Senior United Nations officials on Friday called for those responsible for human rights violations and crimes associated with human trafficking and forced migration to be held accountable, noting that some of the crimes committed in this respect may amount to atrocity crimes.
GA/11829 Seventy-first Session, 17th, 18th & 19th Meetings (AM, PM & Night) Foreign Minister of Hungary Says National Security Comes First; Other Speakers Urge Engagement over Isolationism With 65 million people displaced and on the move, several European countries discussed myriad ways to deal with the unprecedented phenomenon by defeating terrorism, bringing human traffickers to justice, while others called on Member States to make the better choice between engagement and isolation as the General Assembly continued its annual debate today. Péter Szijjártó, Minister for Foreign Affairs and Trade of Hungary, said it was important to address the root cause of what was uprooting so many from their homes. As long as terrorism existed so would the migration pressure on Europe, and while the right to a safe life was a fundamental human right, choosing a State where one wanted to live was not. Migratory policies that considered all migrants refugees and that had taken in thousands against the wishes of their own people had failed. Uncontrolled and unregulated migratory patterns were a threat to peace and security.
On Saturday, the city of Oakland, California will launch a website where authorities can collect reports of people who patronize sex workers. The reportjohn.org snitch site created by city officials is an odd development in a town plagued by sex abuse scandals within its own law enforcement ranks. It will be interesting also to see what sort of security or privacy measures the site offers to those who use it to submit photos, names, license plates, or other sensitive information to authorities. At the time of this blog post, reportjohn.org is not yet online. “The first question in the online form gets straight to the point: 'Do you have any photos of the activity?',” says NYT SF bureau chief Thomas Fuller, who previewed the system:
Residents will be encouraged to note down the license plate numbers of suspected johns’ vehicles and describe the specific activity they witnessed. The sightings are uploaded to the police, who will send a letter to the address where the vehicle is registered.
This is not the first open letter or protest you’ve received on this topic, and it won’t be the last.
Convicted rapist Brock Turner was released from prison Sept. 2 after serving three months of the six-month sentence you gave him. He was in prison for the length of a summer break and has returned to his family home in Dayton, Ohio.
During the sentencing in June, you expressed the opinion that Brock Turner “will not be a danger to others.” It’s impressive to me that you trust a man who sexually assaulted an unconscious woman behind a dumpster. The basis of your faith is unclear. Of course, your shared affiliation as Stanford athletes has not gone unnoticed.
You also cited your fear that “a prison sentence would have a severe impact on him.” In other words, you are concerned about Brock Turner’s future. I get it; you may be vested with authority over other people’s fates, but at least you have compassion, right?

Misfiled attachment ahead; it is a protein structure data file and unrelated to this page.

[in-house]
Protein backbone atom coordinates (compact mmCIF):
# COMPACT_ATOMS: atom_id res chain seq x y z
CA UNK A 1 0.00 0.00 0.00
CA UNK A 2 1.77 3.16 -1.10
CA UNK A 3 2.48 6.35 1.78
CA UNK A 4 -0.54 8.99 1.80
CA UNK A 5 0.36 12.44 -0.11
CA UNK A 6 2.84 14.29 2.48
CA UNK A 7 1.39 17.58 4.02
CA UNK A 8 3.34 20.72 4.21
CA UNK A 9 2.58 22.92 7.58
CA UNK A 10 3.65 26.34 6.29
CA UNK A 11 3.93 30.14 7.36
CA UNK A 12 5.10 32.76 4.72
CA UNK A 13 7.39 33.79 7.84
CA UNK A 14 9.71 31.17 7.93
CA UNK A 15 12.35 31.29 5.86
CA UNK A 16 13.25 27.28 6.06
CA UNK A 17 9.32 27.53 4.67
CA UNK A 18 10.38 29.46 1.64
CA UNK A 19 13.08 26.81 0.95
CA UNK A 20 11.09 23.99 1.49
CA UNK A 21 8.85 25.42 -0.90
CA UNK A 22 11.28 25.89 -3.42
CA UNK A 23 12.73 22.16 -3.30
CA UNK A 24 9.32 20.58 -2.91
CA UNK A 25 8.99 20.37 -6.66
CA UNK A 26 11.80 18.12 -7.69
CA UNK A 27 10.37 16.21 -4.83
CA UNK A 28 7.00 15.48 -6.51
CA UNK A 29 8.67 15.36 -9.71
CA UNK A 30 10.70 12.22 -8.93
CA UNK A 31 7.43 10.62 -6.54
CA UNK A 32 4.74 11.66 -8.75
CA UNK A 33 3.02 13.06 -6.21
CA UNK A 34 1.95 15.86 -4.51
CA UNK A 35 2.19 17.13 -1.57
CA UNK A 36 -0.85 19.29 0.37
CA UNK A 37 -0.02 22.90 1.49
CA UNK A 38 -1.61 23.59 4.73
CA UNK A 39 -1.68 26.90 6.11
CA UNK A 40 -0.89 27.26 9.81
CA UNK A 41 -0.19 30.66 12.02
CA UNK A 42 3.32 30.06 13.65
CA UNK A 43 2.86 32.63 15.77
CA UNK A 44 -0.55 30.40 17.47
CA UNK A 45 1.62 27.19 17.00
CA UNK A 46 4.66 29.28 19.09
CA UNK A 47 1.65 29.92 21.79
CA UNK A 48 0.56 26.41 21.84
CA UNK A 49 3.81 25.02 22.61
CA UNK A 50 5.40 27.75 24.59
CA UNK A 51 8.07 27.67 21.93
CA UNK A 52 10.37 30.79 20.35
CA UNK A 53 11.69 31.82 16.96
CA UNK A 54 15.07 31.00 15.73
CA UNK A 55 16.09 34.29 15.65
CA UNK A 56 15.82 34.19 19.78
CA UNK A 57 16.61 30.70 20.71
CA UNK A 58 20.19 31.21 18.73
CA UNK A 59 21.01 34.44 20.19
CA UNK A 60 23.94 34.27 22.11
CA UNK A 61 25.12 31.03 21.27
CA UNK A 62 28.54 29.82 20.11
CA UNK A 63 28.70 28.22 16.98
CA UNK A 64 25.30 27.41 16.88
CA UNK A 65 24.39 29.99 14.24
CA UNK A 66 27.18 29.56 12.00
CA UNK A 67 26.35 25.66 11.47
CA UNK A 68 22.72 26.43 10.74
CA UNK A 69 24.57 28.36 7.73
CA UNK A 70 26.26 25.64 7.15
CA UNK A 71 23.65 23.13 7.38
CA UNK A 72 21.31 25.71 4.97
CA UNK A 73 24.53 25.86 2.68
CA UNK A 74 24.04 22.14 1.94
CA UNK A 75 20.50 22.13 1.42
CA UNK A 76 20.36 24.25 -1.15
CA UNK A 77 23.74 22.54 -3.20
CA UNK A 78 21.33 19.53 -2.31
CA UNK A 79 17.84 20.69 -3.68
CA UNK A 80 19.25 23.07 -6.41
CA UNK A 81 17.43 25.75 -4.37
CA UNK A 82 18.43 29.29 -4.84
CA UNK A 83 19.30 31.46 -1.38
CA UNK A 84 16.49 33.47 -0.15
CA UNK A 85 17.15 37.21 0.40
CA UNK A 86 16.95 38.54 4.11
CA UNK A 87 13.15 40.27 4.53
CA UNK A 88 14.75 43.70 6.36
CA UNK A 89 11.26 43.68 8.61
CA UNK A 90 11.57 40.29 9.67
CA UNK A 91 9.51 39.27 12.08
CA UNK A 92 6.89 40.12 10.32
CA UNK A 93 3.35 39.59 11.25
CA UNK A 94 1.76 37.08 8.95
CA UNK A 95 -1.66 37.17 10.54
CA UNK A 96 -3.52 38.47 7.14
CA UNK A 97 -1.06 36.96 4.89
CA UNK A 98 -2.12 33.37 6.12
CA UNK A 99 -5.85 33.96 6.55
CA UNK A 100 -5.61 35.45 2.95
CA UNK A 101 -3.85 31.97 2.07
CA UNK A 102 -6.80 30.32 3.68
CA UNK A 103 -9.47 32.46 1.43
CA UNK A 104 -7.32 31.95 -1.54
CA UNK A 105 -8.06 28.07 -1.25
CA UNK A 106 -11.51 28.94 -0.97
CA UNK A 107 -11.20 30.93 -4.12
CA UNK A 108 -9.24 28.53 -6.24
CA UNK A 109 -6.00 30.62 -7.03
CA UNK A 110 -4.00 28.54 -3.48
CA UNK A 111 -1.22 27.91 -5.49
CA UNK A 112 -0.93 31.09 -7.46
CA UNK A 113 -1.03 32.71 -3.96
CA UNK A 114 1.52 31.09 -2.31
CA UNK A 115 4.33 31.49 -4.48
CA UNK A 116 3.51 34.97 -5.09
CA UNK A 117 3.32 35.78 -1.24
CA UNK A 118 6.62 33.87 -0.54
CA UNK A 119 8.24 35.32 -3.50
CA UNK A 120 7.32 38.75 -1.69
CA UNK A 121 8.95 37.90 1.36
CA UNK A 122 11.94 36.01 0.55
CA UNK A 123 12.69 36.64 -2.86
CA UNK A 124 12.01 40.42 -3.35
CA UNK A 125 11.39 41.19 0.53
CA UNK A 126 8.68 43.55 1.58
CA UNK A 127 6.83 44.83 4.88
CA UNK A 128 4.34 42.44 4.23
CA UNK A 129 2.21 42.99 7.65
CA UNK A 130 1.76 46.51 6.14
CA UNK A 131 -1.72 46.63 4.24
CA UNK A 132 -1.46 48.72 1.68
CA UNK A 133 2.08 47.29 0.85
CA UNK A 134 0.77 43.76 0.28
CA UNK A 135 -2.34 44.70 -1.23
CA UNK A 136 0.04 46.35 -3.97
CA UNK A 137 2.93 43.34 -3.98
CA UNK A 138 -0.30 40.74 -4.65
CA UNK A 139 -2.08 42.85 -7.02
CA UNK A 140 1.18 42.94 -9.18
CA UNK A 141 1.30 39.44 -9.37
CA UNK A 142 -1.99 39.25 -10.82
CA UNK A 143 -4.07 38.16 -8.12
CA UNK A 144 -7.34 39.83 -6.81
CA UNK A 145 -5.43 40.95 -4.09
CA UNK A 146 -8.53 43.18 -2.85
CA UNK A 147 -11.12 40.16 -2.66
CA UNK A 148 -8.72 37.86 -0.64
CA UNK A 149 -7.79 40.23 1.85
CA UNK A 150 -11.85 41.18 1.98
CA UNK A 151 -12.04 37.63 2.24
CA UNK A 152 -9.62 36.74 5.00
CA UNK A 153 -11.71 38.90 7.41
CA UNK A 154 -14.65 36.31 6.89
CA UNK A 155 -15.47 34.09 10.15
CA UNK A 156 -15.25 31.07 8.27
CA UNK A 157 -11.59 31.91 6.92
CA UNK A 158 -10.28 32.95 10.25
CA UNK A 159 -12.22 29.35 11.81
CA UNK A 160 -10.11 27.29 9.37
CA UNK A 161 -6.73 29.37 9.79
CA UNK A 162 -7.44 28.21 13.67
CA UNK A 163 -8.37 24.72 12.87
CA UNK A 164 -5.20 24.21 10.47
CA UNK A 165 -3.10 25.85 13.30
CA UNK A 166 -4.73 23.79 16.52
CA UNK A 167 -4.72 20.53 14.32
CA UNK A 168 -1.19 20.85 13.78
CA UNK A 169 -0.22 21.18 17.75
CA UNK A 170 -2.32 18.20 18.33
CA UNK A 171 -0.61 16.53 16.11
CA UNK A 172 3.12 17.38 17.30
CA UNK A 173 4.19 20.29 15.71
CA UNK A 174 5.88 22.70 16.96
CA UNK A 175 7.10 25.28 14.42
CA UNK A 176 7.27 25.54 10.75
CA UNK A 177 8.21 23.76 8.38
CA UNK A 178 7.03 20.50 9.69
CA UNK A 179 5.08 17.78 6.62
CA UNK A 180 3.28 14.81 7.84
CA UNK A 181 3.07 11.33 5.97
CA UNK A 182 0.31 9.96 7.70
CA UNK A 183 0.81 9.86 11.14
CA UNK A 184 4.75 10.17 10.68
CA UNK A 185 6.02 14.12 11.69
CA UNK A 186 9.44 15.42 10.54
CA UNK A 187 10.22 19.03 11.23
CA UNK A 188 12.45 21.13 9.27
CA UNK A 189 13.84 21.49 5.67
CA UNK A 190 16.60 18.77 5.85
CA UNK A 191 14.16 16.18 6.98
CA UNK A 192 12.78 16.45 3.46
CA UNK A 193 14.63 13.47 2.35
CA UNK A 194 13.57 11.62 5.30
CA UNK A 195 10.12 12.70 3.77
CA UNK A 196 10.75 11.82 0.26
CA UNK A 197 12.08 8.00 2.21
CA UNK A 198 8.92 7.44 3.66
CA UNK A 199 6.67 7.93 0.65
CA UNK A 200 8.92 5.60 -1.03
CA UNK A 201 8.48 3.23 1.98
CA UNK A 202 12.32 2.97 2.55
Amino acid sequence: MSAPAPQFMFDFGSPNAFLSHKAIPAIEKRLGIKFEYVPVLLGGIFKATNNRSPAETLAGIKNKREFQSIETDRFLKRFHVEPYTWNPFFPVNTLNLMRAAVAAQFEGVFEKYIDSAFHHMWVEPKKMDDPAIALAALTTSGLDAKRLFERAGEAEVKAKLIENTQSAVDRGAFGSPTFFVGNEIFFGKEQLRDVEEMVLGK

Well, I, too, am concerned about Brock Turner’s future. As in, I’m concerned for every person he meets. I’m concerned that he lives here in Ohio. I’m concerned that Brock Turner already served the sentence you gave him — served, in the past tense. Timeout over. Doesn’t it feel soon, even to you?
As a survivor of sexual assault myself, there is a part of me that would relish seeing Brock Turner rot. It would be vindicating to see him serve the prosecutors’ recommended six years; surely he deserves life without parole. And this would absolutely be more palatable to me than the sick joke of a sentence you gave him.
This evening, the Fairbanks North Star Borough School District’s school board will take up an unusual issue: what to do about a school bearing the name of a criminal. And not just any criminal — a prominent businessman from Fairbanks’ early days who pleaded guilty to raping a 10-year-old girl. The incident, long forgotten by many in the Interior but still remembered by some, took place 100 years ago this year. The right move would have been to never have named Badger Road School after Harry Badger in the first place. But the school board has an opportunity to correct that mistake now, and they should take it.
Harry Badger was one of Fairbanks’ earliest agricultural entrepreneurs, a man who took a homestead in the rural neighborhood southeast of Fairbanks and turned it into a successful strawberry farm, earning him the sobriquet “the strawberry king of the Interior.” But a dark chapter of his life has been largely obscured in the century since it occurred: a 1916 incident in which he raped a 10-year-old schoolgirl, pleading guilty before the matter was brought to trial. Badger’s connections within the community appear to have been instrumental in his inexplicably light sentence in the case — only six months for a rape he voluntarily admitted to having perpetrated. Even at the time, the soft treatment shocked Interior residents.